Dan Gertler: the mining magnate with the key to Congo
Israeli mining billionaire Dan Gertler has been accused of snapping up mining assets in Africa on the cheap by cozying up to politicians.
In September, Och-Ziff, the New York hedge fund, agreed to pay a $413m fine to settle claims that it paid bribes to secure lucrative natural resources deals in Africa. It was the largest fine ever levied on a US hedge fund for breaking foreign bribery laws, says The Sunday Times, and two former employees could yet face criminal charges. But for many, the real interest of the case was the renewed light it shone on the business activities of one particular man: Dan Gertler, the Israeli mining billionaire.
Gertler, 42, has built a $1.2bn fortune "through shrewd mining ventures", notably in the Democratic Republic of Congo (DRC), says Forbes. As well as the Och-Ziff partnership, his companies struck joint ventures with Glencore, the commodities giant (which has not been accused of any wrongdoing), and ENRC, the former London-listed miner under investigation by the Serious Fraud Office.
But Gertler's role has been controversial: "he's been dogged by accusations from [non-government organisations, NGOs] that he snapped up mining assets on the cheap by cozying up to politicians," says Forbes. The Africa Progress Panel, an NGO headed by former UN Secretary-General Kofi Annan, has alleged the Congolese state may have lost out on a total of $1.36bn from just five deals involving firms linked to Gertler.
Gertler, an ultra-orthodox Jew with 11 children who spends most of the week in the DRC before flying back to his family in Israel for the Sabbath, has vigorously denied these claims. "The lies are screaming to the heavens," he told Bloomberg in a rare interview in 2012. He views himself as a saviour of Congo, he said at the time, arguing that he should "get a Nobel prize" for his work developing the country.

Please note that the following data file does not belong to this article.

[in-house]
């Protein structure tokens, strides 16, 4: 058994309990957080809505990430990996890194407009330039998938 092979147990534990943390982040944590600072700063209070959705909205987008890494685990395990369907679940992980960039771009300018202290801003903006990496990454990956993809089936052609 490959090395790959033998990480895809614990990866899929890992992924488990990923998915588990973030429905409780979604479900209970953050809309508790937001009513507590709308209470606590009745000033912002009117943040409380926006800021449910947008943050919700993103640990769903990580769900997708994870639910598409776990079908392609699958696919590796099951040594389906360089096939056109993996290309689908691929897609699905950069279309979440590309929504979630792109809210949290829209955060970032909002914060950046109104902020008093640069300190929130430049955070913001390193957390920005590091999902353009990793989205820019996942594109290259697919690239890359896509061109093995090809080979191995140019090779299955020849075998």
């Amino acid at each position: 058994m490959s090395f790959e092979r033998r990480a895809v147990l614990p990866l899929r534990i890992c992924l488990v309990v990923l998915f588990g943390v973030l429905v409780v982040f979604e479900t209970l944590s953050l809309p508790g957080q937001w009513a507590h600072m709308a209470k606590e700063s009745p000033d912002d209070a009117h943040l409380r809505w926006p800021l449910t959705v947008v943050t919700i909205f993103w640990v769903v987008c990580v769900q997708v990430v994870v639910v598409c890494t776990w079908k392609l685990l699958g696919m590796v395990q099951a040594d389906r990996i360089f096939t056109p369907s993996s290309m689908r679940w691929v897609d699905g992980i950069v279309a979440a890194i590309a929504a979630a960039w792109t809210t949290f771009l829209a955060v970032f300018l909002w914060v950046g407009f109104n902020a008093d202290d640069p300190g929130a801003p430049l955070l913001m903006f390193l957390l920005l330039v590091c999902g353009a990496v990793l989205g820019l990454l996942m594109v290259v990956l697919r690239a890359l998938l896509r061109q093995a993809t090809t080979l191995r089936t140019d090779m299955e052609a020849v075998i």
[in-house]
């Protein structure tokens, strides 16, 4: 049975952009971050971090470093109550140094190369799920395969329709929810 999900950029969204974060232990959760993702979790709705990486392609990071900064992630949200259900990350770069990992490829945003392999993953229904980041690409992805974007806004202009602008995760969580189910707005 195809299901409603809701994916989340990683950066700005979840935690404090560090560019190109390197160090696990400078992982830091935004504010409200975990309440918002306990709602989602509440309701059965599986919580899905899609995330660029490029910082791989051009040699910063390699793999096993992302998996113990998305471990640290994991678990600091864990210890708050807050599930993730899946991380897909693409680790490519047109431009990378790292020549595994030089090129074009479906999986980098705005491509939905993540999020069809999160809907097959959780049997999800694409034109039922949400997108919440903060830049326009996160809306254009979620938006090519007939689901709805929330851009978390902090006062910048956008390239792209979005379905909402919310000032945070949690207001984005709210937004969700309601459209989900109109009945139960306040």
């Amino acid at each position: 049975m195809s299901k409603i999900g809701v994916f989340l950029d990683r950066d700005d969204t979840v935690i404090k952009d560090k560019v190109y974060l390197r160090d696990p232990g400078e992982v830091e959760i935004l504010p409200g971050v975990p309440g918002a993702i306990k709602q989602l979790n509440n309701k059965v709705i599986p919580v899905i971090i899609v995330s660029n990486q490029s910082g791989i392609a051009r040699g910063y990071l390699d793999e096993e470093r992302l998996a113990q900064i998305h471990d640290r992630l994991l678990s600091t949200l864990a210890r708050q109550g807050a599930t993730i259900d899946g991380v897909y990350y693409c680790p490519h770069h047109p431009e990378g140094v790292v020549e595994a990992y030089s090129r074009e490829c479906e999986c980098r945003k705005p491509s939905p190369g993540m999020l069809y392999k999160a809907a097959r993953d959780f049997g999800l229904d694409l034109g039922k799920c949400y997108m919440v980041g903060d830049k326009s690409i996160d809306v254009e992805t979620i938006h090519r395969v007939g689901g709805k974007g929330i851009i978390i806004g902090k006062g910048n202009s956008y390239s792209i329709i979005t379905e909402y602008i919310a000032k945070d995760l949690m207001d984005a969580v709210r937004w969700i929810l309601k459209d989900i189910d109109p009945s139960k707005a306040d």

Fleurette, his Gibraltar-based holding company, which owns stakes in various Congolese mines, claims to be one of the country's largest taxpayers and employers (the firm says it disputes "all accusations of wrongdoing in any of our dealings in the DRC, including those with Och-Ziff").Diamonds have been "a backdrop to Gertler's life since childhood", said Bloomberg. Gertler, who describes himself as "hyperactive and driven", began trading rough gems aged 22, arriving in Congo in 1997.
Laurent Kabila, father of the president, was in dire financial straits; Gertler secured him a loan and was rewarded with a "near monopoly" of Congo's diamond sales and the loyalty of the Kabila family. His diamond interests quickly expanded into iron ore, gold, cobalt and copper mines. Business associates described his style as a mix of "charm and aggressiveness", according to Bloomberg.
Gertler's deals have been scrutinised by the International Monetary Fund and the World Bank, but he has never been formally investigated or charged with any wrongdoing. And he continues to enjoy strong public support from the DRC government. "For us an attack on him is an attack on the Congo," Barnabe Kikaya Bin Karubi, President Kabila's chief diplomatic adviser told Bloomberg last month. "Mr Gertler's businesses are legitimate."